With the US presidential elections won by the Democrat Joe Biden, the market’s attention is turning to the eastern shores of the pond this week.

London’s Biden preparations

In the UK, Prime Minister Boris Johnson will try to leave behind the departure of his most influential advisor, Dominic Cummings, one of the strategists behind Brexit, while announcing this week a 25-year environmental-economy plan called ‘Green Revolution’ with a speech on future energy policy.

Johnson had long planned to give a big talk on green energy, which sets his vision for a transition to a low carbon economy.

Just before the arrival of the new leader of the “Free World” Biden, who unlike Trump, is pro-EU and promises to pursue environmental policies, the resignation of the most powerful anti-EU brain in London and Prime Minister Johnson’s speech on a new energy vision -although long in the making, are strong diplomatic courtship to a new Washington.

Johnson wants to further shine the Kingdom’s environmental record ahead of the COP26 international climate summit in Glasgow next year. Johnson will also announce new funding to new nuclear power plants such as Sizewell and small modular reactors.

Brexit and the EU summit

Brexit talks will continue in Brussels. Johnson is holding up to all his stubbornness to pressure Brussels into concessions as a Thursday EU leaders videoconference summit - seen by many as the deadline to sign the draft Brexit trade agreement - approaches.

David Frost, Johnson’s chief negotiator for Brexit, flew back to Brussels on Sunday. Frost said that “some progress” has been made in a trade agreement with the EU, but significant differences remain and a no-deal situation is still possible.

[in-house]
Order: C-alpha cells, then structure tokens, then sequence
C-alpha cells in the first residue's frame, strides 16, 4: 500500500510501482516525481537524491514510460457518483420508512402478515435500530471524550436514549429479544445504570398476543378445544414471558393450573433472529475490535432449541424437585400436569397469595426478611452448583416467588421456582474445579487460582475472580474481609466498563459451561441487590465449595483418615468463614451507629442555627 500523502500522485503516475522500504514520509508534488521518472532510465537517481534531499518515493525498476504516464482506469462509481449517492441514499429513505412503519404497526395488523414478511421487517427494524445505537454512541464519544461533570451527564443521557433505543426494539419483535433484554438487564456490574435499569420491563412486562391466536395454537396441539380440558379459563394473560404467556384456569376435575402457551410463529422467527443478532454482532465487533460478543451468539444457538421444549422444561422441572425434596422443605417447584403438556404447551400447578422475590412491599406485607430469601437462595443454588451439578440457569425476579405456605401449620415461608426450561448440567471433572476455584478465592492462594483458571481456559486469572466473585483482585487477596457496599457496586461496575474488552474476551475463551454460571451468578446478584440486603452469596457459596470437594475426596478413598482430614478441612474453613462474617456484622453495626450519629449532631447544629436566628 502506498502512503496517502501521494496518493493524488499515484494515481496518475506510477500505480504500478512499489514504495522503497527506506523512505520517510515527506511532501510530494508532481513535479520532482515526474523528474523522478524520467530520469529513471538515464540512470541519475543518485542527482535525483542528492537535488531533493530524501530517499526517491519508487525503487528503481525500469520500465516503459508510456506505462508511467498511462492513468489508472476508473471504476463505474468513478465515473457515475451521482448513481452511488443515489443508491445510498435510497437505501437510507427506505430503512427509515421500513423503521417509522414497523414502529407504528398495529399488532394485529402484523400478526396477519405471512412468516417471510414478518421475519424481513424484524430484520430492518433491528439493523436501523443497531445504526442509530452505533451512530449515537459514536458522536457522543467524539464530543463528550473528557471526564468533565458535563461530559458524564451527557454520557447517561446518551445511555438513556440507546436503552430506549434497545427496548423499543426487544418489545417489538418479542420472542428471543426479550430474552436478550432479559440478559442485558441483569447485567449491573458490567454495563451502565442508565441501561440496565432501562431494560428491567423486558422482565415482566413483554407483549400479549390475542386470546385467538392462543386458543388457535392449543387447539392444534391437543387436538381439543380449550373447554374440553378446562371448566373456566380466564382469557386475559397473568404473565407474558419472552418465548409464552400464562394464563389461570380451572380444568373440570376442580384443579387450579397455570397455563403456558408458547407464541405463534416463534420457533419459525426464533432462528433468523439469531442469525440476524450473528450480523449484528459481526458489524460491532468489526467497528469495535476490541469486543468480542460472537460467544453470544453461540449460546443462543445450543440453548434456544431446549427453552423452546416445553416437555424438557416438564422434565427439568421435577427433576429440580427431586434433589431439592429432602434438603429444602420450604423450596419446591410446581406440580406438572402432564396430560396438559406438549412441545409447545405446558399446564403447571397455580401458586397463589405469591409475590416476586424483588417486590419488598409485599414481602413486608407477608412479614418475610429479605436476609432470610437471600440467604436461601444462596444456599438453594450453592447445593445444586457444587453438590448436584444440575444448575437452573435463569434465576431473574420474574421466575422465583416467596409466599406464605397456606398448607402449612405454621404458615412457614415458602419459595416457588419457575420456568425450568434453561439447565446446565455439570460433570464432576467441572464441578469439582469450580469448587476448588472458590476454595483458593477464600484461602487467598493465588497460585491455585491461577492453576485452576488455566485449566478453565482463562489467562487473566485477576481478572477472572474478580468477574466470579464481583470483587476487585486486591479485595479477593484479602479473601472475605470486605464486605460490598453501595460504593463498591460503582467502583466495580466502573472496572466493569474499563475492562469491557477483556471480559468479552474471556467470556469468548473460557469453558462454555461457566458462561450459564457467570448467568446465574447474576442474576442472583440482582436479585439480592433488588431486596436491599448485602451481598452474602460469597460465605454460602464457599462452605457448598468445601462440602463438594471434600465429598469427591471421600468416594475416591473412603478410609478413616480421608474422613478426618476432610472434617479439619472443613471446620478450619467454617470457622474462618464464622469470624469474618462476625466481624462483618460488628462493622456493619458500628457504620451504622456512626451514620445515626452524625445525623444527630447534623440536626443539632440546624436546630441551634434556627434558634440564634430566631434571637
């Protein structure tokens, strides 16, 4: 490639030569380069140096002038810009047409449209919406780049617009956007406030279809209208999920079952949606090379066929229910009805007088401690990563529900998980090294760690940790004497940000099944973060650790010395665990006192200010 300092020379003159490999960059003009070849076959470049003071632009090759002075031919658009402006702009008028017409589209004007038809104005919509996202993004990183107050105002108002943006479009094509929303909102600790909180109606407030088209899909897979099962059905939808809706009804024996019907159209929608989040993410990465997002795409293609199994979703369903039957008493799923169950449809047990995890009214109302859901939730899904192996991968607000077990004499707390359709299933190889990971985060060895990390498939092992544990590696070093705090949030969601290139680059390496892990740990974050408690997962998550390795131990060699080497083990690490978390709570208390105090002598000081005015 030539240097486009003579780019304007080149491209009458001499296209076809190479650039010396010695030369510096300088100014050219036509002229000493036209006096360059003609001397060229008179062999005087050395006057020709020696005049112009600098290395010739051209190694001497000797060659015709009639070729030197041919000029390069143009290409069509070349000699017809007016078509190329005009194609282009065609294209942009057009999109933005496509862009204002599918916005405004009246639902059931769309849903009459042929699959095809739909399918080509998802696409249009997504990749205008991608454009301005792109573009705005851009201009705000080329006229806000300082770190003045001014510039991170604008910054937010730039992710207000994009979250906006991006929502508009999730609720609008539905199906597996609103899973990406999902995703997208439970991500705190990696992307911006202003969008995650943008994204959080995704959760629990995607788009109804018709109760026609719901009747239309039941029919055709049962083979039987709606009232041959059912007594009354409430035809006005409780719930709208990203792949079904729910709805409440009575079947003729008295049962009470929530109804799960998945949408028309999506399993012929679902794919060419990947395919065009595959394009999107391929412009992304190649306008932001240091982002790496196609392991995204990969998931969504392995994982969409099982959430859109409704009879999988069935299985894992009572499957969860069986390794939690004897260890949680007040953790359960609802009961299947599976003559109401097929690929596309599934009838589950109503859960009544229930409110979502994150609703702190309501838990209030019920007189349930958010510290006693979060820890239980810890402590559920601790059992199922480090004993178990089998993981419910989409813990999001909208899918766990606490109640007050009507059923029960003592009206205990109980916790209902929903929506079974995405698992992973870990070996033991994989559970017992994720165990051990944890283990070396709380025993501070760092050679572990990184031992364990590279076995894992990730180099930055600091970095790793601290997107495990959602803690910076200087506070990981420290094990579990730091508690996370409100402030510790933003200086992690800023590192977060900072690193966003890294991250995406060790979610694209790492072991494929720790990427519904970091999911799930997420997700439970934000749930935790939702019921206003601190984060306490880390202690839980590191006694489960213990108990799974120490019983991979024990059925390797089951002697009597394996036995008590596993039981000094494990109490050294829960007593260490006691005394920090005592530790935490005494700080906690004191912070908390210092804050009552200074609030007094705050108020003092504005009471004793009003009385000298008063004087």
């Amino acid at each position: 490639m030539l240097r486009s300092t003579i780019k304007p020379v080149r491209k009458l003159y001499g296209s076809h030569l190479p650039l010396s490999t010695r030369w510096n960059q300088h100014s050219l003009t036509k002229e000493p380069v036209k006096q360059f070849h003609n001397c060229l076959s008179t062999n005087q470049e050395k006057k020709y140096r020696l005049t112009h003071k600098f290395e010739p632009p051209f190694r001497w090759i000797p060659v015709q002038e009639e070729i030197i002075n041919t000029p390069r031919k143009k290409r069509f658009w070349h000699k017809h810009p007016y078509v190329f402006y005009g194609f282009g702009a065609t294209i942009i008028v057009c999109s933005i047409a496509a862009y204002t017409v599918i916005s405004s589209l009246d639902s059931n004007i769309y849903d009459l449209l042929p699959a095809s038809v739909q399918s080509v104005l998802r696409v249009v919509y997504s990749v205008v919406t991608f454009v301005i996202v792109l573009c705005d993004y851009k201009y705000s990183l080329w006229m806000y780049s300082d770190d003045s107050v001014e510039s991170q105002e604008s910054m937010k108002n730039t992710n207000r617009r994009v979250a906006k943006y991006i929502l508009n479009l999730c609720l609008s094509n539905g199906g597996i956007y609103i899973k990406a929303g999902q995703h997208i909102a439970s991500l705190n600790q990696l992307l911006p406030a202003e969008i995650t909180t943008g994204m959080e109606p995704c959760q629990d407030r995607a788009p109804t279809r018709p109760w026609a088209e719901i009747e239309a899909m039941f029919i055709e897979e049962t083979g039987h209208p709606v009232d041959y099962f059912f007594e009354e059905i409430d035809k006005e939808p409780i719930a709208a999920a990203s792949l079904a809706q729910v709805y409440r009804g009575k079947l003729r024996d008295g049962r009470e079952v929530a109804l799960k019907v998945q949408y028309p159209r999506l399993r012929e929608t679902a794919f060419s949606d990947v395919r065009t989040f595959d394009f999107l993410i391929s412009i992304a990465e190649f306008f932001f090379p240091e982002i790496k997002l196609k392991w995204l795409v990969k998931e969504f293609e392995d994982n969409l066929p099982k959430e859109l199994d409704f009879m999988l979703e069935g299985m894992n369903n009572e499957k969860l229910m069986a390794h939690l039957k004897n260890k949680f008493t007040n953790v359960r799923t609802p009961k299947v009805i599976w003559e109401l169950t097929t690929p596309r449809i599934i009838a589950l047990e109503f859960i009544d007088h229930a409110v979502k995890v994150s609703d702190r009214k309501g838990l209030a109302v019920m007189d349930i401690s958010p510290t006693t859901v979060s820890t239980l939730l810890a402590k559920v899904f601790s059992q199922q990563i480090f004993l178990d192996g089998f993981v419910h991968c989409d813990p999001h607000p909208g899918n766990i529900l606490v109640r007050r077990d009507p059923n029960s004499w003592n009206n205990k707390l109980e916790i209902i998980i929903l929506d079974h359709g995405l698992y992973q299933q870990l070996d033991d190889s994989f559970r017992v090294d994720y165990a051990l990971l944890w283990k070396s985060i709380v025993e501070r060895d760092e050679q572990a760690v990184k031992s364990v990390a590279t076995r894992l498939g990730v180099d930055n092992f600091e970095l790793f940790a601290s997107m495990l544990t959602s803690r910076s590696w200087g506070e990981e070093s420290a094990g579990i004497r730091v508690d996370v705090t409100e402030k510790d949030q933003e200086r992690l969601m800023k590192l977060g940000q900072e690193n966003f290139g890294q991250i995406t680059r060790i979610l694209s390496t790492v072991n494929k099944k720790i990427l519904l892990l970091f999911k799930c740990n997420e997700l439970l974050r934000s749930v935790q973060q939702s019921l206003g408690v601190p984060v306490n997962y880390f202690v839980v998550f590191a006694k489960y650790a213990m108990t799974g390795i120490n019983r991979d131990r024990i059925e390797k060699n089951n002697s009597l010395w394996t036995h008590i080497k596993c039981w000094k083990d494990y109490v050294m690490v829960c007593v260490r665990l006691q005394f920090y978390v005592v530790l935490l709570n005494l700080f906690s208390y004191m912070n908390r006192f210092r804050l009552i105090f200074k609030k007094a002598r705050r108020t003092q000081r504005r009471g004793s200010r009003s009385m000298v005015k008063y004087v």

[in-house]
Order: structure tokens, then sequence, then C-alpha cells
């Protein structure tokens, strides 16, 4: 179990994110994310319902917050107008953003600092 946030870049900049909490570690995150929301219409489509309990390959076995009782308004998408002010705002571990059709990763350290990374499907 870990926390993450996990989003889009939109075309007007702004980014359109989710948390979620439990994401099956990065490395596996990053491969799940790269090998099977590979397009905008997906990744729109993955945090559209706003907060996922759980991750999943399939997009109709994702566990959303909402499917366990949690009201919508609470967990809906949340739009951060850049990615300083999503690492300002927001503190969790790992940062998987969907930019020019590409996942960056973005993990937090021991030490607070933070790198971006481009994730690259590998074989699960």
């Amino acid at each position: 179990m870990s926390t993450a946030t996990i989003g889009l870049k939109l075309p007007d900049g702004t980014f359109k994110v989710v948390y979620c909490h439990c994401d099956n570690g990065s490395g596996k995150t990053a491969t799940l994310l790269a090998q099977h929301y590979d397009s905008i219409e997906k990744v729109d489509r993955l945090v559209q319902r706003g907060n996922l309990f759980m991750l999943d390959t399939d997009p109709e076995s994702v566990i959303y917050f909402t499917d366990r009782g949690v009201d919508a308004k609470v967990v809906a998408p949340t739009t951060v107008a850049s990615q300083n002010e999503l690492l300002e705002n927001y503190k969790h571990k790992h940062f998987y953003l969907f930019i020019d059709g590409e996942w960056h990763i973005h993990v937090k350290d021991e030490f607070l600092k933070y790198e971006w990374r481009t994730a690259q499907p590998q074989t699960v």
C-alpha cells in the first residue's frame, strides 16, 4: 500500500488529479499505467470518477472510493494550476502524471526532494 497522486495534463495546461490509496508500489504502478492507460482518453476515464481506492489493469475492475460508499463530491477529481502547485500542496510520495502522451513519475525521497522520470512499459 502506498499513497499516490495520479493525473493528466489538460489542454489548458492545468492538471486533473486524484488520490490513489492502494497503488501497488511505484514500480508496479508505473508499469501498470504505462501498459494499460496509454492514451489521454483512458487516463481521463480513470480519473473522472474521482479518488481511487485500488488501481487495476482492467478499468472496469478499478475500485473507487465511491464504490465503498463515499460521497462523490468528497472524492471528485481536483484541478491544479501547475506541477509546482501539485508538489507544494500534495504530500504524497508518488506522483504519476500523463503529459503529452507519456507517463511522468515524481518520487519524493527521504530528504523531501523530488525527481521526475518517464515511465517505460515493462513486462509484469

An EU diplomat described the week ahead as “a time of crisis”, while officials in London confirmed that the negotiations are at a pivotal point.

While the EU leaders’ summit is also set to discuss the next steps to be taken in response to the coronavirus, the European Commission will this week publish its recommendations to EU countries on plans to use Covid-19 rapid antigen tests and quarantine rules.

Shelton confirmation

The US Senate is preparing to vote at a yet-to-be-declared time as early as this week to approve the appointment of Judy Shelton, one of Trump’s designates for the Federal Reserve Board.

Shelton is known in American financial circles for her radical and unconventional ideas, one of the economists who strongly criticize the US central bank.

Shelton has long been viewed as a controversial choice for the Fed board of directors, due to her fierce loyalty to Trump, which has put his professional independence into question, and her sympathy for the gold standard and almost always 0 interest rates. In 2019, Shelton compared the Fed’s role in monetary policy-making with the economic planning of the former Soviet Union.

If the US Senate confirms Shelton, it will allow Trump to leave his libertarian ideological mark on the monetary policy of the US central bank before leaving the White House in January.


The US retail sales figures for October are to be released on Tuesday. Sales are expected to have slowed as the effects of the financial incentive waned and the coronavirus pandemic worsened.

The record-breaking $ 2 trillion fiscal stimulus package earlier this year helped boost consumer spending, but some economists think the prospect for another package was waning before Biden’s entry into the Oval Office in January.

We will be watching US October housing data on Wednesday.